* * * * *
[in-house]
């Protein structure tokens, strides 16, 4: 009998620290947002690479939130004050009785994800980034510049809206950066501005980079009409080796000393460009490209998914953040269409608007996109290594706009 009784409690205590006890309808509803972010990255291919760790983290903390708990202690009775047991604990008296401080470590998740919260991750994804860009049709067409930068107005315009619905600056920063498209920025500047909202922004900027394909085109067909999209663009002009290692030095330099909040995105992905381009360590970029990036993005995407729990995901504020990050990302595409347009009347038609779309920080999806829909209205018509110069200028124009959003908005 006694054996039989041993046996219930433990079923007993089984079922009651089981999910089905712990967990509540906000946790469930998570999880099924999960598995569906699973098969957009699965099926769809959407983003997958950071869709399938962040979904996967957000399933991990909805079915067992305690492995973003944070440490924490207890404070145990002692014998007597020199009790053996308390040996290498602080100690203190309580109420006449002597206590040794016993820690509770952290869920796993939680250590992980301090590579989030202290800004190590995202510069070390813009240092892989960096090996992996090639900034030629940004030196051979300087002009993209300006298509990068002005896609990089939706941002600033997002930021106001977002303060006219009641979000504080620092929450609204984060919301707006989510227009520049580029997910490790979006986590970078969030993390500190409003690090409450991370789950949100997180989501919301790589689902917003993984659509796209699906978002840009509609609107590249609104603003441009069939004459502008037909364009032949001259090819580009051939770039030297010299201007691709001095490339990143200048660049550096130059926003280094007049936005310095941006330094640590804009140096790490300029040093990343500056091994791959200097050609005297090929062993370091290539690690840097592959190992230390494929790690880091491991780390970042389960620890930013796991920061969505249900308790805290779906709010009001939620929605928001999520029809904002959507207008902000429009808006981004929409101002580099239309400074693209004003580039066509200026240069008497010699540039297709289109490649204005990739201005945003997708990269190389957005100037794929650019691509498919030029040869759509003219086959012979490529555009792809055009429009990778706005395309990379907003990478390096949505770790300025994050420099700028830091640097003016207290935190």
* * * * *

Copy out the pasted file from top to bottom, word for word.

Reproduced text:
[in-house]
């Protein structure tokens, strides 16, 4: 009998620290947002690479939130004050009785994800980034510049809206950066501005980079009409080796000393460009490209998914953040269409608007996109290594706009 009784409690205590006890309808509803972010990255291919760790983290903390708990202690009775047991604990008296401080470590998740919260991750994804860009049709067409930068107005315009619905600056920063498209920025500047909202922004900027394909085109067909999209663009002009290692030095330099909040995105992905381009360590970029990036993005995407729990995901504020990050990302595409347009009347038609779309920080999806829909209205018509110069200028124009959003908005 006694054996039989041993046996219930433990079923007993089984079922009651089981999910089905712990967990509540906000946790469930998570999880099924999960598995569906699973098969957009699965099926769809959407983003997958950071869709399938962040979904996967957000399933991990909805079915067992305690492995973003944070440490924490207890404070145990002692014998007597020199009790053996308390040996290498602080100690203190309580109420006449002597206590040794016993820690509770952290869920796993939680250590992980301090590579989030202290800004190590995202510069070390813009240092892989960096090996992996090639900034030629940004030196051979300087002009993209300006298509990068002005896609990089939706941002600033997002930021106001977002303060006219009641979000504080620092929450609204984060919301707006989510227009520049580029997910490790979006986590970078969030993390500190409003690090409450991370789950949100997180989501919301790589689902917003993984659509796209699906978002840009509609609107590249609104603003441009069939004459502008037909364009032949001259090819580009051939770039030297010299201007691709001095490339990143200048660049550096130059926003280094007049936005310095941006330094640590804009140096790490300029040093990343500056091994791959200097050609005297090929062993370091290539690690840097592959190992230390494929790690880091491991780390970042389960620890930013796991920061969505249900308790805290779906709010009001939620929605928001999520029809904002959507207008902000429009808006981004929409101002580099239309400074693209004003580039066509200026240069008497010699540039297709289109490649204005990739201005945003997708990269190389957005100037794929650019691509498919030029040869759509003219086959012979490529555009792809055009429009990778706005395309990379907003990478390096949505770790300025994050420099700028830091640097003016207290935190």